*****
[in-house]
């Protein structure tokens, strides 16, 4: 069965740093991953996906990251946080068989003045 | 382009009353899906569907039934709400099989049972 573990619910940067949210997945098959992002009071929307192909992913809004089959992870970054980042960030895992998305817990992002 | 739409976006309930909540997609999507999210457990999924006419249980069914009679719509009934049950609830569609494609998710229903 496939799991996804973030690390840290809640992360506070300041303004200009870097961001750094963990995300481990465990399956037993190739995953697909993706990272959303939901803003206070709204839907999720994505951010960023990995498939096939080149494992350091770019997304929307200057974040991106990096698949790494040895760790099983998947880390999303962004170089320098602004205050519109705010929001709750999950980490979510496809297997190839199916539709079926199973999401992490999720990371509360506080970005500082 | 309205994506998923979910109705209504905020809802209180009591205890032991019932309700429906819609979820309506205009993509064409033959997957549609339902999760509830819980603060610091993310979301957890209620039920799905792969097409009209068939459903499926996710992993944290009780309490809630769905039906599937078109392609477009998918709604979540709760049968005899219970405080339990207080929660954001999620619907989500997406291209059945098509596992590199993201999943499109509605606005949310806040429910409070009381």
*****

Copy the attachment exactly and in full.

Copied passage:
[in-house]
């Protein structure tokens, strides 16, 4: 069965740093991953996906990251946080068989003045 | 382009009353899906569907039934709400099989049972 573990619910940067949210997945098959992002009071929307192909992913809004089959992870970054980042960030895992998305817990992002 | 739409976006309930909540997609999507999210457990999924006419249980069914009679719509009934049950609830569609494609998710229903 496939799991996804973030690390840290809640992360506070300041303004200009870097961001750094963990995300481990465990399956037993190739995953697909993706990272959303939901803003206070709204839907999720994505951010960023990995498939096939080149494992350091770019997304929307200057974040991106990096698949790494040895760790099983998947880390999303962004170089320098602004205050519109705010929001709750999950980490979510496809297997190839199916539709079926199973999401992490999720990371509360506080970005500082 | 309205994506998923979910109705209504905020809802209180009591205890032991019932309700429906819609979820309506205009993509064409033959997957549609339902999760509830819980603060610091993310979301957890209620039920799905792969097409009209068939459903499926996710992993944290009780309490809630769905039906599937078109392609477009998918709604979540709760049968005899219970405080339990207080929660954001999620619907989500997406291209059945098509596992590199993201999943499109509605606005949310806040429910409070009381």